Managing and Preventing Osteopenia in Women
Women stand a greater risk of developing osteopenia, but there are various treatment plans and lifestyle changes that can help boost bone health.
While osteoporosis and other bone-related diseases are common among the elderly—seeing that the rate of bone loss gradually keeps increasing—women tend to be at a higher risk for developing them. A study by the Indian Journal of Medical Research found that ‘one in four women older than 50 years is believed to suffer from osteoporosis’. As you age, your bone density keeps changing, hitting its peak when you’re in your mid-thirties and declining from then—which is why it’s recommended that adequate measures for securing bone health are taken from one’s youth so that one has a higher bone mass.
Since the hormone oestrogen plays an important role in bone health for women, menopause, which comes with a sharp fall in oestrogen levels, can lead to a sudden and rapid bone loss. Women tend to have smaller bones as well, so the impact of any loss in density would appear for them sooner than in men. This prolonged bone loss can lead to osteoporosis, where the bones become weak and brittle, leading to an increased risk of fracture. What makes the need for regular bone density screenings even more important is that osteoporosis can go undetected for years, coming to light only if there’s a fracture or fall. There are some signs to look out for:
– Change in posture
– Frequent back pain
– Rounded back
– Change in height
Women stand an even higher chance of developing osteoporosis if they have an early menopause (the age for natural menopause tends to be between 45 to 55), have had a hysterectomy, or if they have amenorrhea, which is the absence of a monthly period—it does not have to be the result of an underlying condition, but could be due to overexercising, excess loss in body weight, or even stress.
There are certain lifestyle changes one can make to both prevent and treat loss in bone mass during menopausal and premenopausal stages. These will, of course, go hand-in-hand with the treatment plan prescribed by your healthcare practitioner.
Calcium and vitamin D intake: Along with keeping your bones healthy, calcium is required by your body to make your blood clot and muscles contract; and since your bones are where calcium is found, if there isn’t enough of the mineral in one’s diet, your body will source it from your bones, weakening them. While supplements can be discussed with your healthcare provider, incorporating it in the form of food is recommended to prevent any calcium build-up. Some options that offer a hefty amount include dark and leafy vegetables like broccoli, dairy products like milk and yoghurt, salmon, and calcium-fortified foods. Taking this calcium in isolation won’t help, because it needs vitamin D to be absorbed. Daily exposure to sunlight helps your body synthesise vitamin D, but it is also available in oily fish, fortified foods and supplements.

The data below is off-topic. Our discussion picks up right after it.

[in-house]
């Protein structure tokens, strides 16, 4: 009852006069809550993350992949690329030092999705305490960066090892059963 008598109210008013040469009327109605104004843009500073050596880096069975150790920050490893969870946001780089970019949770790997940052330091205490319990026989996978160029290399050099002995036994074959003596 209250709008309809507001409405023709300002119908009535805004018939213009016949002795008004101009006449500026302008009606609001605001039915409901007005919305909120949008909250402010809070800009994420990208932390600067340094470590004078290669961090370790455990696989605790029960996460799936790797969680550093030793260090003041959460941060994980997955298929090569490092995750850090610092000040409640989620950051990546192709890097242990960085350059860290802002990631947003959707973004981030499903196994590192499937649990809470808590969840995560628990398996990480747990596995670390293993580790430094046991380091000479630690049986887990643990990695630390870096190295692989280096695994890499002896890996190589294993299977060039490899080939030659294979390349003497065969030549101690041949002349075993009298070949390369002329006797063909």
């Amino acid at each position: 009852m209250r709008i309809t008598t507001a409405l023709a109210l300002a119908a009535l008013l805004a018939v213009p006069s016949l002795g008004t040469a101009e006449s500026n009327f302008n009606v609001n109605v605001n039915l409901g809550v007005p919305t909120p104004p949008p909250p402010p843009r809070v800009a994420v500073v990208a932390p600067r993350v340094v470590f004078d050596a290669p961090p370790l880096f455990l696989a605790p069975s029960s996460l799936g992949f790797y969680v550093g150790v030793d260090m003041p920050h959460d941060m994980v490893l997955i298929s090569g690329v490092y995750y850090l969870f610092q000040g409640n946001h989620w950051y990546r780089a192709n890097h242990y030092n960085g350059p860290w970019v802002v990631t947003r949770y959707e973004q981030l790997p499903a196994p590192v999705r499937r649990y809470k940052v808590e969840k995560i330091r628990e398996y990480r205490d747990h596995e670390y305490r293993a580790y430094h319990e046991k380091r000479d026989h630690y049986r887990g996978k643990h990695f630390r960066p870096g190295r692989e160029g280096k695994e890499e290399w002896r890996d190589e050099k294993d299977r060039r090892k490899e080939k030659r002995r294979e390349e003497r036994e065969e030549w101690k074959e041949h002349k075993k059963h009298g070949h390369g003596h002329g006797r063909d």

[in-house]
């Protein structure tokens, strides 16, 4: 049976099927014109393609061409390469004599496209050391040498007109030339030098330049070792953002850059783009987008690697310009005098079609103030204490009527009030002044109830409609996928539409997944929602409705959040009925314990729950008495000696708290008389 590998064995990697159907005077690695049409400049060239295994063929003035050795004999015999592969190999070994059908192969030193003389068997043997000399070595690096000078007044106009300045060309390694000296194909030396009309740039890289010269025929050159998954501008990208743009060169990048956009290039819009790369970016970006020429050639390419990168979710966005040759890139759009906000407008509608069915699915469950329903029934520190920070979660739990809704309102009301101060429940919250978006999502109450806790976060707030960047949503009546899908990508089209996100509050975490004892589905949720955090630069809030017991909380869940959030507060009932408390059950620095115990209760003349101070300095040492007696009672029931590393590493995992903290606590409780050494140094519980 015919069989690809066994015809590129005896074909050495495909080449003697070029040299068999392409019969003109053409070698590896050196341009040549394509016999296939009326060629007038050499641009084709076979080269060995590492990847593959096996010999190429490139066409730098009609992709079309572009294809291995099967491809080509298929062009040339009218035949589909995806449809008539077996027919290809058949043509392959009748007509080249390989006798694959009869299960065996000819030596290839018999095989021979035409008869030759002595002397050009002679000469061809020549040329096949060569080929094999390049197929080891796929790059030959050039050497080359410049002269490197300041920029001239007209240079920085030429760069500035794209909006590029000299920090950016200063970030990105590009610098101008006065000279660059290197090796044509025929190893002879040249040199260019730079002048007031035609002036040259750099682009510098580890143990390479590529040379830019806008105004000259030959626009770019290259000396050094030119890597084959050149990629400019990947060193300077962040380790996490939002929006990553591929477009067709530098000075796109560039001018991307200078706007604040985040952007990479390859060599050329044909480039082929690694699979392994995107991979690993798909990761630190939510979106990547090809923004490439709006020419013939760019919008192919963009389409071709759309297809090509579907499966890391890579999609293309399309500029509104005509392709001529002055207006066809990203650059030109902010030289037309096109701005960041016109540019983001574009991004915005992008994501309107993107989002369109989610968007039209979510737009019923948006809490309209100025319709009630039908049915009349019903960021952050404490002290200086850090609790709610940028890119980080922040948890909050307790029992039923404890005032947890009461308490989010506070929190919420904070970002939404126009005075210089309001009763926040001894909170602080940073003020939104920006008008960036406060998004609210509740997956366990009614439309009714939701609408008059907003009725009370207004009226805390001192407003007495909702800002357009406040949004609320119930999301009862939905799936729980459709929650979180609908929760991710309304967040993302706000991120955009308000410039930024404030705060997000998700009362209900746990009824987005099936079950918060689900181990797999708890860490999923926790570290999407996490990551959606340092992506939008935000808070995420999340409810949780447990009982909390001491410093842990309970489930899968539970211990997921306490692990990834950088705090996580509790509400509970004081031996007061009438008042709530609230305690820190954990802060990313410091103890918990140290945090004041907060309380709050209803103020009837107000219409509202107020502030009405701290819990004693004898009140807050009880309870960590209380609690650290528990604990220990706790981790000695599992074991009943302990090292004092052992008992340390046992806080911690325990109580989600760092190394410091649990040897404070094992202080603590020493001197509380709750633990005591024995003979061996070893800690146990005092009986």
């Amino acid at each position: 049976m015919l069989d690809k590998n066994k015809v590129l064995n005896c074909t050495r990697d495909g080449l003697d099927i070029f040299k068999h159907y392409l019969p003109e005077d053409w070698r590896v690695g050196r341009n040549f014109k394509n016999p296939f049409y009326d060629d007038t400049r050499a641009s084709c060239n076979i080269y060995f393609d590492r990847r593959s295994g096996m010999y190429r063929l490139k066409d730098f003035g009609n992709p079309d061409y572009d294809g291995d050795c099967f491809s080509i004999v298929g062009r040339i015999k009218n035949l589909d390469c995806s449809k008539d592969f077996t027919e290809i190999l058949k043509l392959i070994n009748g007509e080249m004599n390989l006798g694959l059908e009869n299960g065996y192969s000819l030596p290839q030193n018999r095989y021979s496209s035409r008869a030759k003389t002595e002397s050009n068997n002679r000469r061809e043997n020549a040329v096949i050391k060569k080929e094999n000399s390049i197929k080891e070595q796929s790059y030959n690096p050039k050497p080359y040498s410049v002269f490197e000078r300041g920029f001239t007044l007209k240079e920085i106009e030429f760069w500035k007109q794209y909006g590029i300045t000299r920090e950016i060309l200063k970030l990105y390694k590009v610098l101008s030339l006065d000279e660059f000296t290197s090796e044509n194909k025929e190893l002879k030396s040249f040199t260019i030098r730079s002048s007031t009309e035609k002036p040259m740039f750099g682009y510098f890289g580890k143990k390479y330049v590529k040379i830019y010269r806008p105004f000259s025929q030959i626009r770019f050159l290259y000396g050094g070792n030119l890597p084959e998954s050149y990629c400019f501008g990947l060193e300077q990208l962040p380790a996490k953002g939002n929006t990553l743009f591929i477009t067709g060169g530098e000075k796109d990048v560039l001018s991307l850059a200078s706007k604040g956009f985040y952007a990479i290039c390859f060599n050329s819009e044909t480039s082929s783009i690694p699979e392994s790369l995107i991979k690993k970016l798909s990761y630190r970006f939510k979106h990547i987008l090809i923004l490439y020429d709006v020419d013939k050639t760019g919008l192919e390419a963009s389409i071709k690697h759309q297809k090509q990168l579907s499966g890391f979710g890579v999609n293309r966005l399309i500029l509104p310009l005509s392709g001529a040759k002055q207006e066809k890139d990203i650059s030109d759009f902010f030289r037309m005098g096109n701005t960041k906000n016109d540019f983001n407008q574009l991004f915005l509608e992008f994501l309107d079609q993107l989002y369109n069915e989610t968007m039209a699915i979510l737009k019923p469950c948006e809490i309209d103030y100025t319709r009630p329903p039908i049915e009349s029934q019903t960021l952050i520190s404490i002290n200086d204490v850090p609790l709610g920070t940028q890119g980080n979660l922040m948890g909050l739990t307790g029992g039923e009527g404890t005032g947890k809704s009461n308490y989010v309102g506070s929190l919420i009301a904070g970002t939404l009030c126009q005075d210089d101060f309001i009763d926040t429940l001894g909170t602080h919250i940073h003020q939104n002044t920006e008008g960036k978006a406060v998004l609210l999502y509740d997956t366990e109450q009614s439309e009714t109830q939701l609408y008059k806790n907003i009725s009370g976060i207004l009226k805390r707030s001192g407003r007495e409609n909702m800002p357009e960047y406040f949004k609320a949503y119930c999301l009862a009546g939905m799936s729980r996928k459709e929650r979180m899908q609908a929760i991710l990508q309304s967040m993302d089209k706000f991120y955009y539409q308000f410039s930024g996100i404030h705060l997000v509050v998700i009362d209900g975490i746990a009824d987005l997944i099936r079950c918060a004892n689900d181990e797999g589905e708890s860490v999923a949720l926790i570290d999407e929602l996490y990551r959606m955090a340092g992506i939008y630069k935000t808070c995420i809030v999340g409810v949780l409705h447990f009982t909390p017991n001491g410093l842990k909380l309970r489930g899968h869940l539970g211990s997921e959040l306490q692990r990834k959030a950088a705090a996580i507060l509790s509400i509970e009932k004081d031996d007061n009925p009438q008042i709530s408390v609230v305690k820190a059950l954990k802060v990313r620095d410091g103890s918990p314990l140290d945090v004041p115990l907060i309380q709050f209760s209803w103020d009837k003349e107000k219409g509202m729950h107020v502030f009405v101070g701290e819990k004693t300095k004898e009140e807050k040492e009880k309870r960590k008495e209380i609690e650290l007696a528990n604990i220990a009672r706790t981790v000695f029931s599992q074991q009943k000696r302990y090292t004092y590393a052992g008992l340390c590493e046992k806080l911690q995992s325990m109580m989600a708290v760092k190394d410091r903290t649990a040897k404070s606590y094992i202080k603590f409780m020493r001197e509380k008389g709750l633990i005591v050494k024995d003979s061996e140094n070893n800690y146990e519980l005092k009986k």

Exercise: Weight-bearing movements like walking can reduce the pace of bone loss and strengthen bones. A regular physical activity regimen that includes resistance training will strengthen muscles and improve balance, reducing the possibility of falling. If you have had a fall and are at a higher risk of getting a fracture, or have already been diagnosed with osteopenia, it’s advised to follow a supervised routine recommended by a professional.
Limit alcohol consumption: An excessive amount of alcohol consumption can accelerate bone loss, as can smoking.
Safeguard your house: To prevent any fracture from falling, ensure your house is equipped with safety guards and all hazards are removed. Installing grab bars and rails can help, as can mats on slippery floors. While these may seem like small things, those with any bone-degenerating disease fracture extremely easily, so monitoring one’s environment is a must.
Pre-existing conditions and check-ups: Regular screenings for bone density levels are important, but there are also certain pre-conditions that can lead to low bone mass levels, other than menopause. This includes, but is not limited to, family history of osteopenia, eating disorders, hyperthyroidism, hormonal disorders, any condition that has resulted in prolonged bed rest, adrenal gland disorders, or conditions like coeliac disease, which impair your body’s ability to absorb nutrients from food. Being aware of the correlation and taking action accordingly is vital.
There are various treatment plans to help those dealing with osteopenia, and your healthcare practitioner will work with you to provide the best care, taking into account any other risk factors.
At Seva At Home, we produce a wealth of free health information to help elders live healthier, happier lives. This has been produced by independent research carried out by the Seva At Home team. This information is not a replacement for medical advice. Please consult your physician for relevant medical diagnosis and advice.
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